As selfish as it may sound, hear me out. I went back to the first few posts and realized I wasn’t trying to convince or prove anything to anyone (it may sound like it but, that was just me spouting off…trust me I know such things). Instead I was just writing to get my thoughts and experiences on some permanent medium. To document them, in you know, a Journal.

Growing up I was obsessed with everything related to space, airplanes, and Star Wars. I went to Purdue for Aerospace Engineering and currently design aircraft engines. I only started mountain biking in middle-school but really didn’t start seriously cycling until college. In those past 6 years I’ve meet every single person that I consider a close or distant friend and cycling has become a permanent part of my life. So Rockets 2 Sprockets IS my life. Not this blog per say, but the entire ideal behind this blog is me trying to bridge the massive canyon between these two passions of mine.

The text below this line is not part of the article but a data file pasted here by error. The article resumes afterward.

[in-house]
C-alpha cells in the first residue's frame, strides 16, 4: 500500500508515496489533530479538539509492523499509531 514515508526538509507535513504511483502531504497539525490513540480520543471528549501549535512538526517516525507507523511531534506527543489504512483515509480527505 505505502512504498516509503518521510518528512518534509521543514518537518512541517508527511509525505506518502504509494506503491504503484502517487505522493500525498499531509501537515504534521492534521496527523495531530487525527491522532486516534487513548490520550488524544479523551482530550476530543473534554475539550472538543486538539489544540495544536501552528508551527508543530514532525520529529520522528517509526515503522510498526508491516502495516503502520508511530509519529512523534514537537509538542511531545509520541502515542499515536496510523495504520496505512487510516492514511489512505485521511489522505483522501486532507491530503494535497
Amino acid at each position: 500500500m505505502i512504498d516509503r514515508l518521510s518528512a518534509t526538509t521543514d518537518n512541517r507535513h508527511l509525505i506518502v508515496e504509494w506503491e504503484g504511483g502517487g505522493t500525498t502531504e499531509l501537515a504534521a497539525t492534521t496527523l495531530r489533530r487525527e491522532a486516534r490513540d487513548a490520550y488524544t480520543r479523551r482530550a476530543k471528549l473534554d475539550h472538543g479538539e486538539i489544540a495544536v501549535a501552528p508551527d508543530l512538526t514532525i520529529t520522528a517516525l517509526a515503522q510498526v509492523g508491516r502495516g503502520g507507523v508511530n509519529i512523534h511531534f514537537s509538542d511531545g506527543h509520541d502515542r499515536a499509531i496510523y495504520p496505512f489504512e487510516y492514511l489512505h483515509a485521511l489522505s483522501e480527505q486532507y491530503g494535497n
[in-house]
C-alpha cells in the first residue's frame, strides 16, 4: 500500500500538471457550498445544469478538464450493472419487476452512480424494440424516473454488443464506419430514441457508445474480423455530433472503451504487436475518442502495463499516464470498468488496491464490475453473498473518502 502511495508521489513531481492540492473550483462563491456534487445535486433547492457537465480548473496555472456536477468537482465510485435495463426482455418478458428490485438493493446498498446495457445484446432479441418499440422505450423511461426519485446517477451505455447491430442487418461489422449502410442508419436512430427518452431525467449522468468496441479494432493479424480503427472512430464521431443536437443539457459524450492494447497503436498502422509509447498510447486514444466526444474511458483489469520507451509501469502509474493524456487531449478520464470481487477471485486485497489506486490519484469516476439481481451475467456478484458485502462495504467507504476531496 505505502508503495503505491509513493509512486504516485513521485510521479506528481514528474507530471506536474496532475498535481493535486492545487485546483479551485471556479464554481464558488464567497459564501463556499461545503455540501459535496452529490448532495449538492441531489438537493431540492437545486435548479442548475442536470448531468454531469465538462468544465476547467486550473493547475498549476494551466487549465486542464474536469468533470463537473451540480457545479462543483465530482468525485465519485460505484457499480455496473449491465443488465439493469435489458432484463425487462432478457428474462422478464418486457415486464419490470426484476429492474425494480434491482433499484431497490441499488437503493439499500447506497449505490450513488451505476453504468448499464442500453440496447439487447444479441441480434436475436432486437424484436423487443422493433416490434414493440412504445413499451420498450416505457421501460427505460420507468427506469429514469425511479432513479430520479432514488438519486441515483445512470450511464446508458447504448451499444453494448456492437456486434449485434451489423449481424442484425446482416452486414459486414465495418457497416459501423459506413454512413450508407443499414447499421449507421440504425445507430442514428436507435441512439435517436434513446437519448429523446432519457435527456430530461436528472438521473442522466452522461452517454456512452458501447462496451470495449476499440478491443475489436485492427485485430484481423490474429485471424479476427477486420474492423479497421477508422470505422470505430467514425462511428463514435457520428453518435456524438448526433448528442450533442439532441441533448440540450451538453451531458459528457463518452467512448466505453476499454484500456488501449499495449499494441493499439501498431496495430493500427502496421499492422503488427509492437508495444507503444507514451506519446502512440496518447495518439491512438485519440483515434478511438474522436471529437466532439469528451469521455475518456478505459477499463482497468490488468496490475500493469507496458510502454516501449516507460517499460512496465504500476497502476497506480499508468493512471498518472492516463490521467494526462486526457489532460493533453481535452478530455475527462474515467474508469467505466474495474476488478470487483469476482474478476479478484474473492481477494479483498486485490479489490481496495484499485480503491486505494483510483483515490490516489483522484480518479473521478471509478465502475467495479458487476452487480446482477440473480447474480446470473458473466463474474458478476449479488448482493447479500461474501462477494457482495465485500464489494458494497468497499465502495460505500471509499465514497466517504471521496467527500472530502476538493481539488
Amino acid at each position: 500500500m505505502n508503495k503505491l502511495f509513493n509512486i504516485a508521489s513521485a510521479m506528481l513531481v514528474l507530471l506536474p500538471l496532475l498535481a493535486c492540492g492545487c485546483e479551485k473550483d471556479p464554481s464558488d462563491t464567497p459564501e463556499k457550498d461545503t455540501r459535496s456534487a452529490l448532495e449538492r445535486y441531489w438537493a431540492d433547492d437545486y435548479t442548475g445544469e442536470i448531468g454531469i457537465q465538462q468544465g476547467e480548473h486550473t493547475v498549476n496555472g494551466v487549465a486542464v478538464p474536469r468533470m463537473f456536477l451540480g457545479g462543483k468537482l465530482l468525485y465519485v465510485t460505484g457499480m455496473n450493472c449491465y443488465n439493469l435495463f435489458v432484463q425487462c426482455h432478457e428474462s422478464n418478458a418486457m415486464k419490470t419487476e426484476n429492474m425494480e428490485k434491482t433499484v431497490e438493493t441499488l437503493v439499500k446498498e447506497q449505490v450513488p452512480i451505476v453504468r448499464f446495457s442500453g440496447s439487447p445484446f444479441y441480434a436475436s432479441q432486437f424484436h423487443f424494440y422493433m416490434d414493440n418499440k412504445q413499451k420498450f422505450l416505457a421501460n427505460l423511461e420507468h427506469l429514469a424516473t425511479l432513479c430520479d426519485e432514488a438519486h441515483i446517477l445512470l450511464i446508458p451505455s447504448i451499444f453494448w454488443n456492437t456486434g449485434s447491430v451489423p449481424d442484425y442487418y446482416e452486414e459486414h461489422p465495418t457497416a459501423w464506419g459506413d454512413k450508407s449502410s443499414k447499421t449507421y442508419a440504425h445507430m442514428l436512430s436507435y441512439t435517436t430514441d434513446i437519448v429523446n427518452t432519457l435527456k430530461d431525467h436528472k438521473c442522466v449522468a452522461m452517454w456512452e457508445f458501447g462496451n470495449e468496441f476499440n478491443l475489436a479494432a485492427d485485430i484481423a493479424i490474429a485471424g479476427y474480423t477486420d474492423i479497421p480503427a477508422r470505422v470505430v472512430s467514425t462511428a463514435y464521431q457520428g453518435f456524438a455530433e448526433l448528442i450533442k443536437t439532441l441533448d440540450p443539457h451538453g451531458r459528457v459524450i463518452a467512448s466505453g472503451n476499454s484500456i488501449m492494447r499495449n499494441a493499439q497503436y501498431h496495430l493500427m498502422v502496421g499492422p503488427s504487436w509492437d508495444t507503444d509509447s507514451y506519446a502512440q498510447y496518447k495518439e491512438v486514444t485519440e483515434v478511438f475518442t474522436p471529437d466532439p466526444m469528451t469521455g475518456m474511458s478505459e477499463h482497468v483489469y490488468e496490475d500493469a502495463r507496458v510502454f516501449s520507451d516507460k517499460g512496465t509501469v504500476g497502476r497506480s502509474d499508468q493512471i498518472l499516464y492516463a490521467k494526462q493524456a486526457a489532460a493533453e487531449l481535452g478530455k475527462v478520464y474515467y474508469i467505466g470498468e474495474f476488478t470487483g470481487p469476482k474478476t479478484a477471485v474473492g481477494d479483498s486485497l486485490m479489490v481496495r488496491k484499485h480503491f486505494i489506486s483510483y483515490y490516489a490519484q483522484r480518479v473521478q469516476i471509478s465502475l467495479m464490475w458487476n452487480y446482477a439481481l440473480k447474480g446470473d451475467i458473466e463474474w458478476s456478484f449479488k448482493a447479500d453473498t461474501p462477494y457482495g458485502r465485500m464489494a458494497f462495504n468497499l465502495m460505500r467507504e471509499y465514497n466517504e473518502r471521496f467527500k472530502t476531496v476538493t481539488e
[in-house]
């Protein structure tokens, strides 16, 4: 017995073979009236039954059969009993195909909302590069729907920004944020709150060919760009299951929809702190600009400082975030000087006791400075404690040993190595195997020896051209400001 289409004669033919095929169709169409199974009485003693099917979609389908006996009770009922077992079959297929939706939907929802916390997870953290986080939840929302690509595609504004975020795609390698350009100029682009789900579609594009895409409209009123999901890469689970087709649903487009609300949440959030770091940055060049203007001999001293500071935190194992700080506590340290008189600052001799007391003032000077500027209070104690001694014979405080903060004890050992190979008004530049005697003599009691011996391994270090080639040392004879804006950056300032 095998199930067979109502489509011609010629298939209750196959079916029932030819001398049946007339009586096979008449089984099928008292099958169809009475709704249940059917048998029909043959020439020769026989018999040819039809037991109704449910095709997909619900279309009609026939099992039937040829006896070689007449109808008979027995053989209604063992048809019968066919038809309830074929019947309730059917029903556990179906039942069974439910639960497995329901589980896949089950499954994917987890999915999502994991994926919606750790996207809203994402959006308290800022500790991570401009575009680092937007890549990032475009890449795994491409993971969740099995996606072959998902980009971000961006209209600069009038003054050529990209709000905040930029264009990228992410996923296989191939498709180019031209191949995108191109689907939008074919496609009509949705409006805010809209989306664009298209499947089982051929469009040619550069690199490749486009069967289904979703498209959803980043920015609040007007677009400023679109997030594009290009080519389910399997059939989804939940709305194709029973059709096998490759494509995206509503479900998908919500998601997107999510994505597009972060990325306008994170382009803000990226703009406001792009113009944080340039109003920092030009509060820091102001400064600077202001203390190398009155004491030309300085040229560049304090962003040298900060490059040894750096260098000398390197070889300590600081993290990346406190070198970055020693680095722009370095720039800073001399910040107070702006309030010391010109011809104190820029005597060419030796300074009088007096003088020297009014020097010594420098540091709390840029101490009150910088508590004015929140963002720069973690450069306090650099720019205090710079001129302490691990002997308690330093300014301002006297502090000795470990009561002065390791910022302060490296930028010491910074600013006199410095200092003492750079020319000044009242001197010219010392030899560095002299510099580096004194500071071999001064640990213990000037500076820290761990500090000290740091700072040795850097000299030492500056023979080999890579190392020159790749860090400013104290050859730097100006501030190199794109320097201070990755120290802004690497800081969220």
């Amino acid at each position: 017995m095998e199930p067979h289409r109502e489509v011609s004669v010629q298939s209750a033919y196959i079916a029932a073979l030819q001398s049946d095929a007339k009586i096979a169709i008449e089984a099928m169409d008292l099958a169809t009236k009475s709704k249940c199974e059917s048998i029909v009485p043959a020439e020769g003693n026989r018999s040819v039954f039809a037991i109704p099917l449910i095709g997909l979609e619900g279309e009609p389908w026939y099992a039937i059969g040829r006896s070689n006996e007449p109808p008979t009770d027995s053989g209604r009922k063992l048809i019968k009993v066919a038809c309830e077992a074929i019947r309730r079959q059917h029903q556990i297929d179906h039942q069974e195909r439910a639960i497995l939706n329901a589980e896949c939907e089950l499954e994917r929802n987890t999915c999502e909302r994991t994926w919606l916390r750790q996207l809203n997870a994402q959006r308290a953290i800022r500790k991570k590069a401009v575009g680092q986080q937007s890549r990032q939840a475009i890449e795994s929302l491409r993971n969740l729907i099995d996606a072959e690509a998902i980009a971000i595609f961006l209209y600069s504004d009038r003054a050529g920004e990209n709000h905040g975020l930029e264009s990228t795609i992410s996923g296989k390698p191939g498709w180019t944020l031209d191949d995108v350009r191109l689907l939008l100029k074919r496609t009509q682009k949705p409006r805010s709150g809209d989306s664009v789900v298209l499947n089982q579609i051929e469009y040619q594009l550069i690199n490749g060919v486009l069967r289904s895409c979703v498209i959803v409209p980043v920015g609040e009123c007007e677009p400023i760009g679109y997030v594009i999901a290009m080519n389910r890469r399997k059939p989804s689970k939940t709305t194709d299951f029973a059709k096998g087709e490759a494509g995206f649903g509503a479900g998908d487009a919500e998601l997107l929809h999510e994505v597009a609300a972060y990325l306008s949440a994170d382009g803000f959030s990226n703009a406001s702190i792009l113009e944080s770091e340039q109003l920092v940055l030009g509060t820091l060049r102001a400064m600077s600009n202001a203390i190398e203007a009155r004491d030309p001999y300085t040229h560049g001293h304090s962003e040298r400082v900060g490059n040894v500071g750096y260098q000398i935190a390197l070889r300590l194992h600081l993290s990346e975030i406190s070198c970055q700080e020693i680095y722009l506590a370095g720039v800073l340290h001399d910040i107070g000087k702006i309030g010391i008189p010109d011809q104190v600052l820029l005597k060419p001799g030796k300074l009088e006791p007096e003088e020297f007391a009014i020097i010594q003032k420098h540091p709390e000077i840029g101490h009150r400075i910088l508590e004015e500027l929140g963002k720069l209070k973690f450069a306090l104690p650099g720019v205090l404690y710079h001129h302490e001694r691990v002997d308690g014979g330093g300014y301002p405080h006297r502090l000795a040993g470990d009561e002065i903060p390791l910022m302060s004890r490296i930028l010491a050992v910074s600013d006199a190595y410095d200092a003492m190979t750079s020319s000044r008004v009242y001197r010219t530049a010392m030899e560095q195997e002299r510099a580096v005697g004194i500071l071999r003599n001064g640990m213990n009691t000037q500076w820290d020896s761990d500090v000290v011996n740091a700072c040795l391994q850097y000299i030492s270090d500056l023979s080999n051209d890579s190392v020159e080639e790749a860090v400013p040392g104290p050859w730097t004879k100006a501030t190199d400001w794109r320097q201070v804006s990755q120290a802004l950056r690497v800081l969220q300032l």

So that is what I will now try and return my focus to: a blog/journal…or blournal. I will put down my thoughts and experiences about cycling and airplane stuff at least once a week. The posts obviously public because I’m happy to share my thoughts, experiences, and knowledge with everyone (except the Russians or Chinese…Export Control and all) in the hopes…no I actually have no hopes of anyone reading anything. If a person reads some posts of mine and finds them helpful or insightful, great, if not, I won’t care….anymore.